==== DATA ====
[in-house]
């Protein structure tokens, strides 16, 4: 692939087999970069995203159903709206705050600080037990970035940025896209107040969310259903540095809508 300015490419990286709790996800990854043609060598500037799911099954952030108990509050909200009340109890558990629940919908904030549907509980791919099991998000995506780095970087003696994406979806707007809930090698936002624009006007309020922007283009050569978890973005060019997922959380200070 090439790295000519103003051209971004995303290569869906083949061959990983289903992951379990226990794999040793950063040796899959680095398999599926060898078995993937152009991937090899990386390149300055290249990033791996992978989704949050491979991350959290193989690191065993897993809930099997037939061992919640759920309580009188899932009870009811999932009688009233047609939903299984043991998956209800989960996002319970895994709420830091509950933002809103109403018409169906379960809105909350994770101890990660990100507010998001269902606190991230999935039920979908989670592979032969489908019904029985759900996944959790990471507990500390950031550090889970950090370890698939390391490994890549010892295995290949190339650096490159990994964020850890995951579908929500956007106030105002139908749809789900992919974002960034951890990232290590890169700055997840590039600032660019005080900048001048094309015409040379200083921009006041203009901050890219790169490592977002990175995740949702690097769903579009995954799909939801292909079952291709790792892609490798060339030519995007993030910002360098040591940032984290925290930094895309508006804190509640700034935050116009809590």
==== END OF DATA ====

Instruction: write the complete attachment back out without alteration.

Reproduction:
[in-house]
């Protein structure tokens, strides 16, 4: 692939087999970069995203159903709206705050600080037990970035940025896209107040969310259903540095809508 300015490419990286709790996800990854043609060598500037799911099954952030108990509050909200009340109890558990629940919908904030549907509980791919099991998000995506780095970087003696994406979806707007809930090698936002624009006007309020922007283009050569978890973005060019997922959380200070 090439790295000519103003051209971004995303290569869906083949061959990983289903992951379990226990794999040793950063040796899959680095398999599926060898078995993937152009991937090899990386390149300055290249990033791996992978989704949050491979991350959290193989690191065993897993809930099997037939061992919640759920309580009188899932009870009811999932009688009233047609939903299984043991998956209800989960996002319970895994709420830091509950933002809103109403018409169906379960809105909350994770101890990660990100507010998001269902606190991230999935039920979908989670592979032969489908019904029985759900996944959790990471507990500390950031550090889970950090370890698939390391490994890549010892295995290949190339650096490159990994964020850890995951579908929500956007106030105002139908749809789900992919974002960034951890990232290590890169700055997840590039600032660019005080900048001048094309015409040379200083921009006041203009901050890219790169490592977002990175995740949702690097769903579009995954799909939801292909079952291709790792892609490798060339030519995007993030910002360098040591940032984290925290930094895309508006804190509640700034935050116009809590």